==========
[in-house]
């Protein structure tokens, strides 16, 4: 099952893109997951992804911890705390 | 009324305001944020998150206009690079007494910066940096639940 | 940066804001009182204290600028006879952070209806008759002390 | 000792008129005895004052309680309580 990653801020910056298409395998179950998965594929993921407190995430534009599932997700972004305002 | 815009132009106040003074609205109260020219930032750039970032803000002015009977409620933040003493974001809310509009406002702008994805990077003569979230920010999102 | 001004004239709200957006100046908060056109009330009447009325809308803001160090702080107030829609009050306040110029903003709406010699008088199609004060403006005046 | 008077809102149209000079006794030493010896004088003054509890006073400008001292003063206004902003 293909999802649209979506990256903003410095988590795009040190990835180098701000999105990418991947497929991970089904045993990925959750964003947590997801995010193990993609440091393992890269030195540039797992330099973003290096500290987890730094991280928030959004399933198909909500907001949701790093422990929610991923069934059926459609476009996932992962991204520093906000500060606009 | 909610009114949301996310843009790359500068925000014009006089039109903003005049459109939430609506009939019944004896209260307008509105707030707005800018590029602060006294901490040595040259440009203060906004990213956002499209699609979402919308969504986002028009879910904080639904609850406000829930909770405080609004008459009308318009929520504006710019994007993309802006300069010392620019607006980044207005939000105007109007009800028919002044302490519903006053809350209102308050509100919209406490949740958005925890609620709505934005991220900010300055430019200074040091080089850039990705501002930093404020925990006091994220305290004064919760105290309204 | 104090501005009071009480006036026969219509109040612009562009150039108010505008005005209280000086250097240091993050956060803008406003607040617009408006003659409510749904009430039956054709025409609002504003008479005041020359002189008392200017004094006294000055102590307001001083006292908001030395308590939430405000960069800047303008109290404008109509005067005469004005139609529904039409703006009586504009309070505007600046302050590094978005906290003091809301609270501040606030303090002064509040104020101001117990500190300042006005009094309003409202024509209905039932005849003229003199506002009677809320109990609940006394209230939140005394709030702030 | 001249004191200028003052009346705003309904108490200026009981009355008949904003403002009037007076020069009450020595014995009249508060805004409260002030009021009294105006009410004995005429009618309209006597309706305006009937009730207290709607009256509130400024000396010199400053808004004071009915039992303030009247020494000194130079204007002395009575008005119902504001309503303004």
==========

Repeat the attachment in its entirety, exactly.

[in-house]
């Protein structure tokens, strides 16, 4: 099952893109997951992804911890705390 | 009324305001944020998150206009690079007494910066940096639940 | 940066804001009182204290600028006879952070209806008759002390 | 000792008129005895004052309680309580 990653801020910056298409395998179950998965594929993921407190995430534009599932997700972004305002 | 815009132009106040003074609205109260020219930032750039970032803000002015009977409620933040003493974001809310509009406002702008994805990077003569979230920010999102 | 001004004239709200957006100046908060056109009330009447009325809308803001160090702080107030829609009050306040110029903003709406010699008088199609004060403006005046 | 008077809102149209000079006794030493010896004088003054509890006073400008001292003063206004902003 293909999802649209979506990256903003410095988590795009040190990835180098701000999105990418991947497929991970089904045993990925959750964003947590997801995010193990993609440091393992890269030195540039797992330099973003290096500290987890730094991280928030959004399933198909909500907001949701790093422990929610991923069934059926459609476009996932992962991204520093906000500060606009 | 909610009114949301996310843009790359500068925000014009006089039109903003005049459109939430609506009939019944004896209260307008509105707030707005800018590029602060006294901490040595040259440009203060906004990213956002499209699609979402919308969504986002028009879910904080639904609850406000829930909770405080609004008459009308318009929520504006710019994007993309802006300069010392620019607006980044207005939000105007109007009800028919002044302490519903006053809350209102308050509100919209406490949740958005925890609620709505934005991220900010300055430019200074040091080089850039990705501002930093404020925990006091994220305290004064919760105290309204 | 104090501005009071009480006036026969219509109040612009562009150039108010505008005005209280000086250097240091993050956060803008406003607040617009408006003659409510749904009430039956054709025409609002504003008479005041020359002189008392200017004094006294000055102590307001001083006292908001030395308590939430405000960069800047303008109290404008109509005067005469004005139609529904039409703006009586504009309070505007600046302050590094978005906290003091809301609270501040606030303090002064509040104020101001117990500190300042006005009094309003409202024509209905039932005849003229003199506002009677809320109990609940006394209230939140005394709030702030 | 001249004191200028003052009346705003309904108490200026009981009355008949904003403002009037007076020069009450020595014995009249508060805004409260002030009021009294105006009410004995005429009618309209006597309706305006009937009730207290709607009256509130400024000396010199400053808004004071009915039992303030009247020494000194130079204007002395009575008005119902504001309503303004």